I ought to find the inevitable ASW thread, but I came here first.
First of all, I've been away for awhile, but that has done nothing to diminish my "big 'H' happiness" at seeing how many people here are excited about Michigan this year.
I love the school. Yes, I still do. Almost done with 1L (wow, I remember agonizing pain while waiting to hear back from schools) and I like the place more than ever.
I've been fortunate enough to make friends from other programs and the over-arching theme is that here is a place where you've got the big guns of a stellar university (research, medicine, social sciences, law) but with this palpable laid-back appeal. The best way to describe it is this: Have you ever met someone of the opposite sex who was the total package, but a bit unaware of it? You expected him/her to be arrogant, or unobtainable/unapproachable. To your delight, however, the person turns out to be gem.
That's how I feel about UM.
I went to Detroit yesterday for the second official time. I'm smitten. I won't lie. I found this link http://www.metrotimes.com/editorial/story.asp?id=11908
and I've decided to try as many as possible. Last night I went with a friend to Baker's Keyboard Lounge, est. 1934. The crowd was diverse. The live jazz was fantastic. The building, small, dark, and elegant, brought to me a nostalgia (borrowed) for the good ol' days...I considered a Tom Collins but settled for a champagne & Chambord.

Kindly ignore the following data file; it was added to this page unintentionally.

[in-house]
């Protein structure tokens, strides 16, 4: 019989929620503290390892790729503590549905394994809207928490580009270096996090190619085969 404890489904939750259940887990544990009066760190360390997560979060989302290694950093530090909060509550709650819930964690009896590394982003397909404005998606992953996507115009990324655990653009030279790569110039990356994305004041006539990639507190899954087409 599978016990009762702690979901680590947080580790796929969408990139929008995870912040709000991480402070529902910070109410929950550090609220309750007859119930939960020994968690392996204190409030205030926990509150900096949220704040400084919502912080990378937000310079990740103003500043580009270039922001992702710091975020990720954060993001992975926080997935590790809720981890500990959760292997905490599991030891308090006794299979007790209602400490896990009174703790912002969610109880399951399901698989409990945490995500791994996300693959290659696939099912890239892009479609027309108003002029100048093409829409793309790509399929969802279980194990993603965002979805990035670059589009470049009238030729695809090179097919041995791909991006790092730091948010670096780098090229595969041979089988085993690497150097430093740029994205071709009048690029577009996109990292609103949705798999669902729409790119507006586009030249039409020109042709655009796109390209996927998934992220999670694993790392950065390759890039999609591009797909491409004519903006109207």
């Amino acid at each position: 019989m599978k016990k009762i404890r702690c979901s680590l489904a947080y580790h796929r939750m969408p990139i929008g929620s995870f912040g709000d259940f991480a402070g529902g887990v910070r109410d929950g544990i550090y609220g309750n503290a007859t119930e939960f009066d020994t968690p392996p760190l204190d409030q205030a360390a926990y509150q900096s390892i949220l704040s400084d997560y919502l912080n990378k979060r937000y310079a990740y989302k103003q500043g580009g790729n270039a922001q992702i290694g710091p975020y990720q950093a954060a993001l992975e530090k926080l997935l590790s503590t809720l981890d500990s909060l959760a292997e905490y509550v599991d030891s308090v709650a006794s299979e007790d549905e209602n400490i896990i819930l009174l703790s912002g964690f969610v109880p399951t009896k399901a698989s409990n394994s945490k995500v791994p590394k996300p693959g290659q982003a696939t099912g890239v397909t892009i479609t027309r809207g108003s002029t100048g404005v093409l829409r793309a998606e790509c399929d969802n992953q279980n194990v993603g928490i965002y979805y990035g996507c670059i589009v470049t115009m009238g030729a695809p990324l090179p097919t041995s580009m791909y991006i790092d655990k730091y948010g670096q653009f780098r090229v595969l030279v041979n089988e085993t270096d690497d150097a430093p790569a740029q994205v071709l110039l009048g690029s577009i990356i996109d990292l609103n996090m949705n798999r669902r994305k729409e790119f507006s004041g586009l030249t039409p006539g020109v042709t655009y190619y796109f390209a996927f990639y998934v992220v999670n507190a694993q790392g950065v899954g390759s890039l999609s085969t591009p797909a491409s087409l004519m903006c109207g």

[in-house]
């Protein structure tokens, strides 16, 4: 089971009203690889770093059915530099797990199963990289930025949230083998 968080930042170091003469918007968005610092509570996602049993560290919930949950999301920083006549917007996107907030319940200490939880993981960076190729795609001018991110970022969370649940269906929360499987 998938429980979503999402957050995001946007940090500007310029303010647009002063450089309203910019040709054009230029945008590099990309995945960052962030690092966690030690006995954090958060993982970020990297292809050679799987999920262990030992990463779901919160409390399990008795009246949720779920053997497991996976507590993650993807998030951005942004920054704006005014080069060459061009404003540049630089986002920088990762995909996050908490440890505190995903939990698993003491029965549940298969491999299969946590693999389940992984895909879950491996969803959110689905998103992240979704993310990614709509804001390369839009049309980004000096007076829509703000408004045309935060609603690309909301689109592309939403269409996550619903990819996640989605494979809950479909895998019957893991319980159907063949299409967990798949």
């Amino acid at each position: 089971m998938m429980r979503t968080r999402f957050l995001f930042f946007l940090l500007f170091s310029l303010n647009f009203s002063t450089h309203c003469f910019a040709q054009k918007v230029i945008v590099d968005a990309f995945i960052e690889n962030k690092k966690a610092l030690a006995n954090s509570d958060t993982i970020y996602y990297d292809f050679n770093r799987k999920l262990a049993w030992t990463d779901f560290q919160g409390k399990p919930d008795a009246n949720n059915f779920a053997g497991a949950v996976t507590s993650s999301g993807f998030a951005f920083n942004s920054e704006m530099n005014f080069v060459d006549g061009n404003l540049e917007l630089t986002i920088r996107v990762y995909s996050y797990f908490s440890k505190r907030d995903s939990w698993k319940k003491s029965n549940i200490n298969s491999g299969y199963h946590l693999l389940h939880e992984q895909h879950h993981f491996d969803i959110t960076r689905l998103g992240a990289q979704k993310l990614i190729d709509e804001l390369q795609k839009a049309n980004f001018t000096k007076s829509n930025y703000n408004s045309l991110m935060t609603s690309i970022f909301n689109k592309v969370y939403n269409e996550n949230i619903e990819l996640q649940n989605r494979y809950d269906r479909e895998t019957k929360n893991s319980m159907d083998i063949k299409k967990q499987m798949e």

Here's an idea of the performers who have been to the lounge, from the website [http://www.bakerskeyboardlounge.com
The fifties thru the seventies proved to be the clubs golden era. Everyone who was anyone in the world of jazz; the young Dave Brubeck, the man who turned jazz upside down, John Coltrane; the era's premier pianist, Oscar Peterson. There was Krupa and Corea, Calloway and Betty Carter. There was Gerry Mulligan and Sonny Stitt and Kenny Burrell, Barry Harris, Donald Byrd, Earl Klugh, Pepper Adams. In short we had the finest musicians in the world.
The names goes on, especially the local musicians who symbolize the impressive array of extraordinary musicians who played at Baker's. Equally as exciting as the jam sessions, have been the unexpected surprises. Like the night Nat King Cole came to the club and sat in on the piano; or the time Ella Fitzgerald stopped in to see Tommy Flanagan and stayed to sing. Or the time when Liberace came in to see the famous keyboard shaped bar and rushed home to his Beverly Hills Mansion to install a piano-shaped pool in his back yard.
I suppose that's enough for now. I'll be giving Ataraxia a personal tour on Saturday. I plan on getting involved with the ASW when possible. Say hello when you see me!